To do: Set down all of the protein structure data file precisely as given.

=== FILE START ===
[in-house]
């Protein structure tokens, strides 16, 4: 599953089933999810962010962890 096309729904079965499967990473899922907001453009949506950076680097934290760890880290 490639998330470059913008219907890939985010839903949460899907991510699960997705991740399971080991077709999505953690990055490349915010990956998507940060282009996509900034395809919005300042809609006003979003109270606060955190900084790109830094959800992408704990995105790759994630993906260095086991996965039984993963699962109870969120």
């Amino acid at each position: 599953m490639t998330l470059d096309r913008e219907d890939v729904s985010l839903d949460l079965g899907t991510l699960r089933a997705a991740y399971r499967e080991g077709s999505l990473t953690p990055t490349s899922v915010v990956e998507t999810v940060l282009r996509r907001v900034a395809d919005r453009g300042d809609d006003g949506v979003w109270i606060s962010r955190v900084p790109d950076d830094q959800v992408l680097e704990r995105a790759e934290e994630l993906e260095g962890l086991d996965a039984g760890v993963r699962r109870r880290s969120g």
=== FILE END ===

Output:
[in-house]
């Protein structure tokens, strides 16, 4: 599953089933999810962010962890 096309729904079965499967990473899922907001453009949506950076680097934290760890880290 490639998330470059913008219907890939985010839903949460899907991510699960997705991740399971080991077709999505953690990055490349915010990956998507940060282009996509900034395809919005300042809609006003979003109270606060955190900084790109830094959800992408704990995105790759994630993906260095086991996965039984993963699962109870969120």
């Amino acid at each position: 599953m490639t998330l470059d096309r913008e219907d890939v729904s985010l839903d949460l079965g899907t991510l699960r089933a997705a991740y399971r499967e080991g077709s999505l990473t953690p990055t490349s899922v915010v990956e998507t999810v940060l282009r996509r907001v900034a395809d919005r453009g300042d809609d006003g949506v979003w109270i606060s962010r955190v900084p790109d950076d830094q959800v992408l680097e704990r995105a790759e934290e994630l993906e260095g962890l086991d996965a039984g760890v993963r699962r109870r880290s969120g």